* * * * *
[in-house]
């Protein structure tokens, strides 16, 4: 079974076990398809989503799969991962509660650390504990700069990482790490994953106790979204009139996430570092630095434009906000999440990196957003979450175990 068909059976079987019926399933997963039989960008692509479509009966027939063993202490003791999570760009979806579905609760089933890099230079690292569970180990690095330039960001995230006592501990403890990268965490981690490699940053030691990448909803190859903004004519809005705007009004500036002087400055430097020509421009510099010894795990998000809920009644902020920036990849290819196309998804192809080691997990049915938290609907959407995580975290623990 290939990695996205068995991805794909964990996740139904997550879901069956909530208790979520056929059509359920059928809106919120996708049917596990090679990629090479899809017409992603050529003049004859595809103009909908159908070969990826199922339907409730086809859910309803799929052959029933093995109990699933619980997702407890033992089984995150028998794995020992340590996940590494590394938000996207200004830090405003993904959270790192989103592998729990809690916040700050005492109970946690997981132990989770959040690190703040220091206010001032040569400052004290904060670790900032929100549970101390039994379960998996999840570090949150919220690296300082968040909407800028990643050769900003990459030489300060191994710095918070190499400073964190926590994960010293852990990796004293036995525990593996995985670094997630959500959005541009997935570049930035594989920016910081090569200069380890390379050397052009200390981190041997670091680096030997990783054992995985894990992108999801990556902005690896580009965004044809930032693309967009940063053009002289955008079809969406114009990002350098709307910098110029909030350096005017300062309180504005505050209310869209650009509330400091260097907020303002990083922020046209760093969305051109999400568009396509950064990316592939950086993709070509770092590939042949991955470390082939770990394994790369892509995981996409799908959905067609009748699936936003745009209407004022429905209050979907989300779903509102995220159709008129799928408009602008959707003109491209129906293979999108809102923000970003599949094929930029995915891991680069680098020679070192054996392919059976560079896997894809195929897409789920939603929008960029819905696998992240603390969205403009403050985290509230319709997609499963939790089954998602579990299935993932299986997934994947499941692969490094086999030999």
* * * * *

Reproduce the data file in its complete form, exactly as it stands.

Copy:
[in-house]
């Protein structure tokens, strides 16, 4: 079974076990398809989503799969991962509660650390504990700069990482790490994953106790979204009139996430570092630095434009906000999440990196957003979450175990 068909059976079987019926399933997963039989960008692509479509009966027939063993202490003791999570760009979806579905609760089933890099230079690292569970180990690095330039960001995230006592501990403890990268965490981690490699940053030691990448909803190859903004004519809005705007009004500036002087400055430097020509421009510099010894795990998000809920009644902020920036990849290819196309998804192809080691997990049915938290609907959407995580975290623990 290939990695996205068995991805794909964990996740139904997550879901069956909530208790979520056929059509359920059928809106919120996708049917596990090679990629090479899809017409992603050529003049004859595809103009909908159908070969990826199922339907409730086809859910309803799929052959029933093995109990699933619980997702407890033992089984995150028998794995020992340590996940590494590394938000996207200004830090405003993904959270790192989103592998729990809690916040700050005492109970946690997981132990989770959040690190703040220091206010001032040569400052004290904060670790900032929100549970101390039994379960998996999840570090949150919220690296300082968040909407800028990643050769900003990459030489300060191994710095918070190499400073964190926590994960010293852990990796004293036995525990593996995985670094997630959500959005541009997935570049930035594989920016910081090569200069380890390379050397052009200390981190041997670091680096030997990783054992995985894990992108999801990556902005690896580009965004044809930032693309967009940063053009002289955008079809969406114009990002350098709307910098110029909030350096005017300062309180504005505050209310869209650009509330400091260097907020303002990083922020046209760093969305051109999400568009396509950064990316592939950086993709070509770092590939042949991955470390082939770990394994790369892509995981996409799908959905067609009748699936936003745009209407004022429905209050979907989300779903509102995220159709008129799928408009602008959707003109491209129906293979999108809102923000970003599949094929930029995915891991680069680098020679070192054996392919059976560079896997894809195929897409789920939603929008960029819905696998992240603390969205403009403050985290509230319709997609499963939790089954998602579990299935993932299986997934994947499941692969490094086999030999």